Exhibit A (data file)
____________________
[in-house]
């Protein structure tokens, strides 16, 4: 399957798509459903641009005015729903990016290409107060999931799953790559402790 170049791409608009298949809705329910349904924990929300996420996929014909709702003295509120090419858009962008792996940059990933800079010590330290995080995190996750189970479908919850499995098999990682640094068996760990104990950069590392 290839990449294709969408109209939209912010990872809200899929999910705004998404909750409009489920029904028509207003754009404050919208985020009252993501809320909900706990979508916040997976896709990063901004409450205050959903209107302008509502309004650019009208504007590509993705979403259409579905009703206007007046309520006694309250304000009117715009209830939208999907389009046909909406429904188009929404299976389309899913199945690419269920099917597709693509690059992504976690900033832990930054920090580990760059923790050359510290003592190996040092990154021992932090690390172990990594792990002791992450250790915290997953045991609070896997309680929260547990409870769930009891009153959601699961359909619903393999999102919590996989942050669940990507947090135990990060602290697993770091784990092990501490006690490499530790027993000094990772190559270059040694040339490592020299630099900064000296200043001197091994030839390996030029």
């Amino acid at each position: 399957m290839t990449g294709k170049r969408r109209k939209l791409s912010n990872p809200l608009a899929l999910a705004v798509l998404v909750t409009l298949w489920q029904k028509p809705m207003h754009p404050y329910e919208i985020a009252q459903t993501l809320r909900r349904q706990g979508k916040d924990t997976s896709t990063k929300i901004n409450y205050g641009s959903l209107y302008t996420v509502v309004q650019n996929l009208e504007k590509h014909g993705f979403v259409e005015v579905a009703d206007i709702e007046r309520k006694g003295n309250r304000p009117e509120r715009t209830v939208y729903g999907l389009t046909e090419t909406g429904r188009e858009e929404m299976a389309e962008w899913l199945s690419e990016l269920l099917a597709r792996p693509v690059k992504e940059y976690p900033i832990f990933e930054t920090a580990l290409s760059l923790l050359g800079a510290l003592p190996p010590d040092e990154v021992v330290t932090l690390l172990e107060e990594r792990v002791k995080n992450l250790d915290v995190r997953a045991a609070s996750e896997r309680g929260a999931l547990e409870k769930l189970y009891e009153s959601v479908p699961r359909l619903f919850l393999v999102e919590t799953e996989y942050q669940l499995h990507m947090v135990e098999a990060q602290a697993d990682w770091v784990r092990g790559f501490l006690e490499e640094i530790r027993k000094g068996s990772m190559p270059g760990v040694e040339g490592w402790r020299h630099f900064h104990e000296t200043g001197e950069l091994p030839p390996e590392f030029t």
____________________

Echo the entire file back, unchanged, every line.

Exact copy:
[in-house]
């Protein structure tokens, strides 16, 4: 399957798509459903641009005015729903990016290409107060999931799953790559402790 170049791409608009298949809705329910349904924990929300996420996929014909709702003295509120090419858009962008792996940059990933800079010590330290995080995190996750189970479908919850499995098999990682640094068996760990104990950069590392 290839990449294709969408109209939209912010990872809200899929999910705004998404909750409009489920029904028509207003754009404050919208985020009252993501809320909900706990979508916040997976896709990063901004409450205050959903209107302008509502309004650019009208504007590509993705979403259409579905009703206007007046309520006694309250304000009117715009209830939208999907389009046909909406429904188009929404299976389309899913199945690419269920099917597709693509690059992504976690900033832990930054920090580990760059923790050359510290003592190996040092990154021992932090690390172990990594792990002791992450250790915290997953045991609070896997309680929260547990409870769930009891009153959601699961359909619903393999999102919590996989942050669940990507947090135990990060602290697993770091784990092990501490006690490499530790027993000094990772190559270059040694040339490592020299630099900064000296200043001197091994030839390996030029």
């Amino acid at each position: 399957m290839t990449g294709k170049r969408r109209k939209l791409s912010n990872p809200l608009a899929l999910a705004v798509l998404v909750t409009l298949w489920q029904k028509p809705m207003h754009p404050y329910e919208i985020a009252q459903t993501l809320r909900r349904q706990g979508k916040d924990t997976s896709t990063k929300i901004n409450y205050g641009s959903l209107y302008t996420v509502v309004q650019n996929l009208e504007k590509h014909g993705f979403v259409e005015v579905a009703d206007i709702e007046r309520k006694g003295n309250r304000p009117e509120r715009t209830v939208y729903g999907l389009t046909e090419t909406g429904r188009e858009e929404m299976a389309e962008w899913l199945s690419e990016l269920l099917a597709r792996p693509v690059k992504e940059y976690p900033i832990f990933e930054t920090a580990l290409s760059l923790l050359g800079a510290l003592p190996p010590d040092e990154v021992v330290t932090l690390l172990e107060e990594r792990v002791k995080n992450l250790d915290v995190r997953a045991a609070s996750e896997r309680g929260a999931l547990e409870k769930l189970y009891e009153s959601v479908p699961r359909l619903f919850l393999v999102e919590t799953e996989y942050q669940l499995h990507m947090v135990e098999a990060q602290a697993d990682w770091v784990r092990g790559f501490l006690e490499e640094i530790r027993k000094g068996s990772m190559p270059g760990v040694e040339g490592w402790r020299h630099f900064h104990e000296t200043g001197e950069l091994p030839p390996e590392f030029t």